Both the U.S. House of Representatives and the U.S. Senate passed a bill that would waive required minimum distributions (RMD) in 2009. Normally, individuals over the age of 70.5 are required to withdraw an amount calculated by dividing the prior December 31st balance of the retirement account by the individual’s life expectancy as determined by the Internal Revenue Service. The government requires these distributions to ensure that money in retirement accounts is ultimately taxed. Failure to withdraw the required amount subjects the individual to a 50% penalty on the amount that should have been withdrawn in addition to income taxes …Read More
As 2008 draws to a close, take some time to consider what you can do before year-end to reduce your income tax bill.
In late November, a financial planner’s fancy lightly turns to thoughts of…minimizing taxes. Actually, I’m thinking about Thanksgiving too, but while there’s still time to act, it’s wise to spend a little time thinking creatively about managing your tax liabilities.
This year, end-of-the-year strategies are trickier, as no one can say for sure whether income taxes will increase significantly in 2009 under a new presidential administration. In the midst of recession, it’s becoming less likely that taxes …Read More
With so much attention being given to the $700 billion bailout of banks and the financial industry in the Emergency Economic Stabilization Act of 2008, not much has been said about the individual income tax provisions included in the massive 440-page bill passed last month. If you’d like to avoid searching the full bill for the parts that might be personally relevant, here’s a quick summary of some provisions that could be interesting to you even if you’re not an enormous bank.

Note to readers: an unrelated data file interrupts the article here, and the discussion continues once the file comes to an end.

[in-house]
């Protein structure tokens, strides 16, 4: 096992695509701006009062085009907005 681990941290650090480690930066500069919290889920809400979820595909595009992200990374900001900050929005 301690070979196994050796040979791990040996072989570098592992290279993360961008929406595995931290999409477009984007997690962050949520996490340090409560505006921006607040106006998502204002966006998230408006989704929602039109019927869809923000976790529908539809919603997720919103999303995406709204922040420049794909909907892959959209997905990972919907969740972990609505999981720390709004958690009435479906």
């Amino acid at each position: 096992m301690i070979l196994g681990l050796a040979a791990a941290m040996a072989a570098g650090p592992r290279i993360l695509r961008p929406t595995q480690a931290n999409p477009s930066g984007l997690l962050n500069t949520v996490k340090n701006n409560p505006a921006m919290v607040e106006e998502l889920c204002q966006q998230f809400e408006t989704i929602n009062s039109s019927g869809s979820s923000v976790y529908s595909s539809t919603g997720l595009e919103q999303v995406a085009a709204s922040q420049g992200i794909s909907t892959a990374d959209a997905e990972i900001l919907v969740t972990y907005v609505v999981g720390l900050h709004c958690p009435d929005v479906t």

Alternative Minimum Tax (AMT) relief
For the last several years, Congress has been applying bailing wire and duct …
The Senate bill passed today provides aid for homeowners on the brink of foreclosure, relief for beleaguered mortgage finance firms Fannie Mae and Freddie Mac, and something else: tax breaks for first-time homebuyers and a deduction for homeowners who normally aren’t able to itemize their deductions.
For 2008 only, the bill provides that homeowners who don’t itemize will receive an extra deduction for a maximum of $500 or $1,000 for single or married filers, respectively. The deduction will be based on property taxes paid. An estimated one-half of homeowners don’t itemize – presumably because their mortgages are paid off …Read More
Taxpayers who previously set up their tax refunds to be deposited directly to their IRAs this year will need to be vigilant: Economic Stimulus rebate checks will also be automatically deposited into any IRAs whose owners have set them up to receive tax refunds.
Normally, arranging for your tax refund to go into your IRA directly is a great idea – it protects you from the temptation to spend the refund. Since most of us practice “mental accounting,” a tax refund that goes directly into our IRA won’t give us the feeling that we’re giving something up to save for …Read More